94

I would like to be able to call a closure that I assign to an object's property directly without reassigning the closure to a variable and then calling it. Is this possible?

The code below doesn't work and causes Fatal error: Call to undefined method stdClass::callback().

$obj = new stdClass();
$obj->callback = function() {
    print "HelloWorld!";
};
$obj->callback();

11 Answers 11

86

As of PHP7, you can do

$obj = new StdClass;
$obj->fn = function($arg) { return "Hello $arg"; };
echo ($obj->fn)('World');

or use Closure::call(), though that doesn't work on a StdClass.


Before PHP7, you'd have to implement the magic __call method to intercept the call and invoke the callback (which is not possible for StdClass of course, because you cannot add the __call method)

class Foo
{
    public function __call($method, $args)
    {
        if(is_callable(array($this, $method))) {
            return call_user_func_array($this->$method, $args);
        }
        // else throw exception
    }
}

$foo = new Foo;
$foo->cb = function($who) { return "Hello $who"; };
echo $foo->cb('World');

Note that you cannot do

return call_user_func_array(array($this, $method), $args);

in the __call body, because this would trigger __call in an infinite loop.

  • 2
    Sometimes you will find this syntax usefull - call_user_func_array($this->$property, $args); when it is about callable class property, not a method. – Nikita Gopkalo Jun 18 '14 at 9:19
  • This syntax for PHP7 is just wonderful! THANK YOU – stamster Nov 18 '16 at 13:27
99

You can do this by calling __invoke on the closure, since that's the magic method that objects use to behave like functions:

$obj = new stdClass();
$obj->callback = function() {
    print "HelloWorld!";
};
$obj->callback->__invoke();

Of course that won't work if the callback is an array or a string (which can also be valid callbacks in PHP) - just for closures and other objects with __invoke behavior.

  • 3
    +1 PERFECT SOLUTION!!! – marcio Mar 5 '13 at 19:30
  • 3
    @marcioAlmada very ugly though. – Mahn Jul 6 '14 at 14:19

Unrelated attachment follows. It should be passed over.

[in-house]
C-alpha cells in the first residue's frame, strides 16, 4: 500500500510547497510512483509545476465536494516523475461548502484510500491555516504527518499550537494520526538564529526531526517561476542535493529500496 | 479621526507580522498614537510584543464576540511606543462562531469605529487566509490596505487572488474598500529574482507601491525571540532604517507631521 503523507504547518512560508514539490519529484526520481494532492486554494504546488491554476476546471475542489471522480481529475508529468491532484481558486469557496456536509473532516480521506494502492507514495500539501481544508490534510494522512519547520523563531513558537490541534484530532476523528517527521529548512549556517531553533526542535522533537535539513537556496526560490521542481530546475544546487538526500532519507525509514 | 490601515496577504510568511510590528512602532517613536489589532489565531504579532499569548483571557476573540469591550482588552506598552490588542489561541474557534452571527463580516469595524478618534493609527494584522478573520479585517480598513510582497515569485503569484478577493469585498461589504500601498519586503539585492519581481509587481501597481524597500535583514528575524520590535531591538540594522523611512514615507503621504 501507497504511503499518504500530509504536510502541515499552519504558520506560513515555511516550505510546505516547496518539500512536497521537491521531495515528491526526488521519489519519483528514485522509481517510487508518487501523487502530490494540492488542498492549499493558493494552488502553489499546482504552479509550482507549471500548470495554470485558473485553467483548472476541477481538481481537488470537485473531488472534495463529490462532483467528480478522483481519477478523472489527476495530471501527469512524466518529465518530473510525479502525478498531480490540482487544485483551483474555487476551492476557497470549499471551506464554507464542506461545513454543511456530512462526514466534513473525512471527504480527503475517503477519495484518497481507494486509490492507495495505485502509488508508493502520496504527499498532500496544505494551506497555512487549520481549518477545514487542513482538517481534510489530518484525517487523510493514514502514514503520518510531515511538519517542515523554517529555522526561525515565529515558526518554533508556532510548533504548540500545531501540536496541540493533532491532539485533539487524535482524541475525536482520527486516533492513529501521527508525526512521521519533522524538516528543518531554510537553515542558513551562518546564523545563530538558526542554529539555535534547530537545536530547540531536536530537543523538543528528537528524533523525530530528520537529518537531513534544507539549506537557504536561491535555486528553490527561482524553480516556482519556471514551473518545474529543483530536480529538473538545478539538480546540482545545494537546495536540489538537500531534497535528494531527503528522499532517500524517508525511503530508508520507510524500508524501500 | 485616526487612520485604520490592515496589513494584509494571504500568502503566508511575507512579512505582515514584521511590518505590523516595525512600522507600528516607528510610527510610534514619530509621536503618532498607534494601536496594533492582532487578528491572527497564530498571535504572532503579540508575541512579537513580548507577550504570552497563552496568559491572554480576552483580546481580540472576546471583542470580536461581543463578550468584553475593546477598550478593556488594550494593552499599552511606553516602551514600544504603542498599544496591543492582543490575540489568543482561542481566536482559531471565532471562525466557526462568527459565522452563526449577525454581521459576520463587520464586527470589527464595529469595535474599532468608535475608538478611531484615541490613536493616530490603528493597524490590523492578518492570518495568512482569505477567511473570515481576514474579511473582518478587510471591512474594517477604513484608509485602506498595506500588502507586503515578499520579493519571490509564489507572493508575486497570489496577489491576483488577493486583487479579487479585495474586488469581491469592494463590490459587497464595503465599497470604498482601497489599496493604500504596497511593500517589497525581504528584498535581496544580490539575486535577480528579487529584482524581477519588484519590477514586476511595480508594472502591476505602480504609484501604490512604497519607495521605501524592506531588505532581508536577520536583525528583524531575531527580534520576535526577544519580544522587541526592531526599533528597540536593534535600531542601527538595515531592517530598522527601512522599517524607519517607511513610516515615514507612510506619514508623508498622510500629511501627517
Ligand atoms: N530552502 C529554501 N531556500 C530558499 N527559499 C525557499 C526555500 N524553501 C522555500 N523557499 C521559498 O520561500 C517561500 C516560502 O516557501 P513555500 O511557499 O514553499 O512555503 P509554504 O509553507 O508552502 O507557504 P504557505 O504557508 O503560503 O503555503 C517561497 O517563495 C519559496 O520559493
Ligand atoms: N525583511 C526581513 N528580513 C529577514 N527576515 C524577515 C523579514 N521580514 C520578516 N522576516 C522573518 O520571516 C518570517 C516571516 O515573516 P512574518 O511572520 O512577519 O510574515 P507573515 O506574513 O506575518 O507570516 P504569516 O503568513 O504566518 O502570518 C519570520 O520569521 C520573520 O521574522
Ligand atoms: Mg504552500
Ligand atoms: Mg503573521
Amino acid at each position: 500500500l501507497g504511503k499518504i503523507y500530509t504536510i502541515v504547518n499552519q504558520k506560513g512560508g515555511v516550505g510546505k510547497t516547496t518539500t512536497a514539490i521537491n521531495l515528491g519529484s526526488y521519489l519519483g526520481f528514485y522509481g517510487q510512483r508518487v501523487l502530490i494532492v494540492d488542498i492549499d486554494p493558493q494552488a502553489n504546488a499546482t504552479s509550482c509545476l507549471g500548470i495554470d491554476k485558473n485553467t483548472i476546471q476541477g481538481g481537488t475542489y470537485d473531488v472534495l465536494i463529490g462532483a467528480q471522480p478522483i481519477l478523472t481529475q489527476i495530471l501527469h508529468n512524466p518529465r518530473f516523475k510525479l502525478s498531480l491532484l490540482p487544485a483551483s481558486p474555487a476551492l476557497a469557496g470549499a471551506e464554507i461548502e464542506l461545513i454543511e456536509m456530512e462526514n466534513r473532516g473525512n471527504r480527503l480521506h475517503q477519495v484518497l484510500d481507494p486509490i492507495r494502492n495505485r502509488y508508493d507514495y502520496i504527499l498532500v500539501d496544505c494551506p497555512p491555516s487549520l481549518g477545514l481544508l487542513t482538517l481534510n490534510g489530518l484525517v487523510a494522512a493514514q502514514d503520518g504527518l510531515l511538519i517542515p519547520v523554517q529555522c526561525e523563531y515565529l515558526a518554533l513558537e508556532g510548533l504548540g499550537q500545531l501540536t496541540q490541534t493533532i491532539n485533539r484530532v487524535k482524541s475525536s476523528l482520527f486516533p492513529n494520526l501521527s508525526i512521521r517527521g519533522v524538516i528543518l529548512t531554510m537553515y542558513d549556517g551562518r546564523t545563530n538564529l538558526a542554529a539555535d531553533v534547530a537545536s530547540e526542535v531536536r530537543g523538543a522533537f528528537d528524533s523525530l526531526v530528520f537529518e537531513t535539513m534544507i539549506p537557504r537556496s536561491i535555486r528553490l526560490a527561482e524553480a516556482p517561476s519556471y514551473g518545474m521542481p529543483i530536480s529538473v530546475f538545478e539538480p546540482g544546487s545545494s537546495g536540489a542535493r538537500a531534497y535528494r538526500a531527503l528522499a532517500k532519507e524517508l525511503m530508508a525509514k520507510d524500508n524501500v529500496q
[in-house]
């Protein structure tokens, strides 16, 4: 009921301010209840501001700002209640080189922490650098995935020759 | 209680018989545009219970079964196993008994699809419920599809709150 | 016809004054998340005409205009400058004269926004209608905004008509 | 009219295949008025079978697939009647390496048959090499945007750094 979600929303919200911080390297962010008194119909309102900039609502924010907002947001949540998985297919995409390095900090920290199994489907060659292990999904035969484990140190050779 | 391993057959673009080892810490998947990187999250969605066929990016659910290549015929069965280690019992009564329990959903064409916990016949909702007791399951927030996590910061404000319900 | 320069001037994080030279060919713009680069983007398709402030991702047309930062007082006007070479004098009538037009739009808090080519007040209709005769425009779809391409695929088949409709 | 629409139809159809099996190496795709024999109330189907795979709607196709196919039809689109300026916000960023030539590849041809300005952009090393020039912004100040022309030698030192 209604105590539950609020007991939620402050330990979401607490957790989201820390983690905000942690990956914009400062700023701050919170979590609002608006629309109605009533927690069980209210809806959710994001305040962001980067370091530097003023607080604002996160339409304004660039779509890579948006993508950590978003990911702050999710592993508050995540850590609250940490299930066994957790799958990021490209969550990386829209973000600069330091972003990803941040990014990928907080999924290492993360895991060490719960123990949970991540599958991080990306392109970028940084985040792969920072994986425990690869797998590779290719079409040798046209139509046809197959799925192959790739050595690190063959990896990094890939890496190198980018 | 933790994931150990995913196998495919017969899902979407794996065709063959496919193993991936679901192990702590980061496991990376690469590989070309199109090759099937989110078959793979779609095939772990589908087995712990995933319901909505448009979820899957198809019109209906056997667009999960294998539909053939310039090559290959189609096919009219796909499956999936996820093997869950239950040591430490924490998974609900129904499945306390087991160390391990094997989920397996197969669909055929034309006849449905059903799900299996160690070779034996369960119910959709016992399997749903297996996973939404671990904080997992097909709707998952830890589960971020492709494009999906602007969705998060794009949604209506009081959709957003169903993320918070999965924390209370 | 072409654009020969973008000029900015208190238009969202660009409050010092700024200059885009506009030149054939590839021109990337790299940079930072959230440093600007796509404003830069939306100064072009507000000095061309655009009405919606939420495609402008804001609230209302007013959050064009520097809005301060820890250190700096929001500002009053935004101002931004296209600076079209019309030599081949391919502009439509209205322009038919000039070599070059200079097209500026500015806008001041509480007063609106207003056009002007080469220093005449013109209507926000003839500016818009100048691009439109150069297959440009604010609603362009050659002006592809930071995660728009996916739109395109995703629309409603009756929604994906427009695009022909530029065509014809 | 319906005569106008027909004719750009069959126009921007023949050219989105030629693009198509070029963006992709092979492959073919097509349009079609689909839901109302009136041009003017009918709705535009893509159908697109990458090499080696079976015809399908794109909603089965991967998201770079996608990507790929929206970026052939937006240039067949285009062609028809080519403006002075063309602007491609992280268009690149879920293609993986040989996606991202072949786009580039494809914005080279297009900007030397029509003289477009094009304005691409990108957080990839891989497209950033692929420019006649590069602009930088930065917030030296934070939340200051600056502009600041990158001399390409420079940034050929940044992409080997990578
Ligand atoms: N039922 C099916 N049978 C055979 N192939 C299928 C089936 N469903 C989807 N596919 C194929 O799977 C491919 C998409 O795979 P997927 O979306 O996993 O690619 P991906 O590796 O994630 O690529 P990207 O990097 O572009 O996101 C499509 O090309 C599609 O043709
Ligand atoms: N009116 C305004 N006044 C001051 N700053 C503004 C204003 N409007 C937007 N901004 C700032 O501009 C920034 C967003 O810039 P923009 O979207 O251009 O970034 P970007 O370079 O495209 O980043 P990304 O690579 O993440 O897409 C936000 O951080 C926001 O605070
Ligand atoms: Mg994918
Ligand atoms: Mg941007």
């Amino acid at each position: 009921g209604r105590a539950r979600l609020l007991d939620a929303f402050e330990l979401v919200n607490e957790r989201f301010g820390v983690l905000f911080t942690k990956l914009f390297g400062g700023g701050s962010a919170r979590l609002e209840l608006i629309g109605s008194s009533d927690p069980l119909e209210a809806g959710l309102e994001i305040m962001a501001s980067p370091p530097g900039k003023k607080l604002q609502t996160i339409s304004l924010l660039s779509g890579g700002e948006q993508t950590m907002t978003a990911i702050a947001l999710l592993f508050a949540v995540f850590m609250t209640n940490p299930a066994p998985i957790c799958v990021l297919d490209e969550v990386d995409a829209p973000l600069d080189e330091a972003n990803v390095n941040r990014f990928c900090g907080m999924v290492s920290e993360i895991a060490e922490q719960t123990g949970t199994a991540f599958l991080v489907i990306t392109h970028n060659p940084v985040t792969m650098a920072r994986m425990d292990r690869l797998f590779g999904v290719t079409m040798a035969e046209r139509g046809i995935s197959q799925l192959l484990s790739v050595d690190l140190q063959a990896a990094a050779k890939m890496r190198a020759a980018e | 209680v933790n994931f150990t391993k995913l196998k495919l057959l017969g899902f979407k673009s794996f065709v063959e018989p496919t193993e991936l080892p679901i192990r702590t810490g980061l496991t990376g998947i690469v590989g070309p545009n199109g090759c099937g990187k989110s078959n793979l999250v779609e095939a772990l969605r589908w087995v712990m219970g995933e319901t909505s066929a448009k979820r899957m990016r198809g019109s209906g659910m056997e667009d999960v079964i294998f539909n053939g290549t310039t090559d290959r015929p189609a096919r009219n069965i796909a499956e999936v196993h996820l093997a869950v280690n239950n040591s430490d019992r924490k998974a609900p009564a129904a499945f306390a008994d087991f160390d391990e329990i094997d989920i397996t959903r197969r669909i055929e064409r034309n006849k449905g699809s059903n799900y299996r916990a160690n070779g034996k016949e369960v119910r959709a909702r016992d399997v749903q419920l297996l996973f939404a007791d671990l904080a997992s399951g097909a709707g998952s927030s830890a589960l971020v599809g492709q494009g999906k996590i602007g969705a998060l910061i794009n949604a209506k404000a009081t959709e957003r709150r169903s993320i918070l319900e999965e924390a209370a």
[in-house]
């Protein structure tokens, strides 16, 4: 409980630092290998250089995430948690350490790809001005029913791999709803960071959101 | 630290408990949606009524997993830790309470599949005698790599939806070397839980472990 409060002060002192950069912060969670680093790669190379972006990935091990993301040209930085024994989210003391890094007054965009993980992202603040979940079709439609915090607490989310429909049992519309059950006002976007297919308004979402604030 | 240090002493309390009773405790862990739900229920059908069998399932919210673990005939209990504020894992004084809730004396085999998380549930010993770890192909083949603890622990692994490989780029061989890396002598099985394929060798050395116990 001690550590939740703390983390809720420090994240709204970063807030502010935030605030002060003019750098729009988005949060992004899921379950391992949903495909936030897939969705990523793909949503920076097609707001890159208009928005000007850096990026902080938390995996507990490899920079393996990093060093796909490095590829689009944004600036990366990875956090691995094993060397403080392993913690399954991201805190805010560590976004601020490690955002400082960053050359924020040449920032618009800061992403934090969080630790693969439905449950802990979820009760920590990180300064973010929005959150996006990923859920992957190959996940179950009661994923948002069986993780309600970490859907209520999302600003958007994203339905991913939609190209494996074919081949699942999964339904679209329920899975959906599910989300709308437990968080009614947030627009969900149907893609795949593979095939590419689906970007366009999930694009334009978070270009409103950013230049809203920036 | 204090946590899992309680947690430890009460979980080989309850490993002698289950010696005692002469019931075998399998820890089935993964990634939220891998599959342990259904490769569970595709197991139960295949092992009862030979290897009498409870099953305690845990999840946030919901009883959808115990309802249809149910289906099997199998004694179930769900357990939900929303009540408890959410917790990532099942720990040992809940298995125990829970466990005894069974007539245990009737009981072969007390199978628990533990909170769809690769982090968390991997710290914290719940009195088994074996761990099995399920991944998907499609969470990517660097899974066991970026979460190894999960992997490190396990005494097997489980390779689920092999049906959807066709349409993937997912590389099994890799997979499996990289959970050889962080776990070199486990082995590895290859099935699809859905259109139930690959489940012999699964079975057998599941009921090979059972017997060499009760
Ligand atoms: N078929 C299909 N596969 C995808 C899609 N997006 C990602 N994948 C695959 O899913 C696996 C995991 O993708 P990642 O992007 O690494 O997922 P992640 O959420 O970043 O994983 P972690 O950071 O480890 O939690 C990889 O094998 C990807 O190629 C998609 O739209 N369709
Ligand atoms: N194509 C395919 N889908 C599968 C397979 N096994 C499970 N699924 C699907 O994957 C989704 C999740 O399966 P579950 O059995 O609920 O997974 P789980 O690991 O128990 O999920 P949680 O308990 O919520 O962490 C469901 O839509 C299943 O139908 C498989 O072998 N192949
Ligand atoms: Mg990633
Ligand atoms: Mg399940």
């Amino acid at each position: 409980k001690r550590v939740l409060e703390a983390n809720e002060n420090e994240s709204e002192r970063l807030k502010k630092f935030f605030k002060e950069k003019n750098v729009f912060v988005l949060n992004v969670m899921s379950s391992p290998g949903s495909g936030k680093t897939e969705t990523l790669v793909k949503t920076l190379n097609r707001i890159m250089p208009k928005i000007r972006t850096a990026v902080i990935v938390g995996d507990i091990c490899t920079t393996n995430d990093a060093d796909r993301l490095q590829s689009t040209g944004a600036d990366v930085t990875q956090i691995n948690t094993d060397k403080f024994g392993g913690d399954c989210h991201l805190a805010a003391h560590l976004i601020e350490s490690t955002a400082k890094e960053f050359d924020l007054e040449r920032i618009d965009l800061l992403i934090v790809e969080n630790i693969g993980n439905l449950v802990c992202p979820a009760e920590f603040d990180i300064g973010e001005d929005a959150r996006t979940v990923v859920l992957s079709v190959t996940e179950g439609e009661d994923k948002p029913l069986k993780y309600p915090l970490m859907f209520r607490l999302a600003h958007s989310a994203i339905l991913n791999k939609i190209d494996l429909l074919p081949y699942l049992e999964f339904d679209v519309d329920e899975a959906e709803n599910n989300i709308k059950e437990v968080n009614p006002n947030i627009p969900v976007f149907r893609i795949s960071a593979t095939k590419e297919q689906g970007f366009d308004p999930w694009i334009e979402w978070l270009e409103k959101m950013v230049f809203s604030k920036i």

• 1
    @Mahn I think it's more explicit than the accepted answer. Explicit is better in this case. If you really care for a "cute" solution, call_user_func($obj->callback) is not that bad. – marcio Jul 6 '14 at 16:07
  • 1
    @cerebriform semantically it makes no sense to have to do $obj->callback->__invoke(); when one would expect it to be $obj->callback(). It's just a question of consistency. – Mahn Feb 13 '15 at 22:50
  • 3
    @Mahn: Granted, it's not consistent. Consistency has never really been PHP strong suit, though. :) But I think it does makes sense, when one considers the object nature: $obj->callback instanceof \Closure. – bishop Feb 14 '15 at 2:17
16

As of PHP 7 you can do the following:

($obj->callback)();
  • Such common sense, yet it's purely badass. The great power of PHP7! – tfont Sep 6 '18 at 12:41
7

It seems to be possible using call_user_func().

call_user_func($obj->callback);

not elegant, though.... What @Gordon says is probably the only way to go.

7

Well, if you really insist. Another workaround would be:

$obj = new ArrayObject(array(),2);

$obj->callback = function() {
    print "HelloWorld!";
};

$obj['callback']();

But that's not the nicest syntax.

However, the PHP parser always treats T_OBJECT_OPERATOR, IDENTIFIER, ( as method call. There seems to be no workaround for making -> bypass the method table and access the attributes instead.

6

I know this is old, but I think Traits nicely handle this problem if you are using PHP 5.4+

First, create a trait that makes properties callable:

trait CallableProperty {
    public function __call($method, $args) {
        if (property_exists($this, $method) && is_callable($this->$method)) {
            return call_user_func_array($this->$method, $args);
        }
    }
}

Then, you can use that trait in your classes:

class CallableStdClass extends stdClass {
    use CallableProperty;
}

Now, you can define properties via anonymous functions and call them directly:

$foo = new CallableStdClass();
$foo->add = function ($a, $b) { return $a + $b; };
$foo->add(2, 2); // 4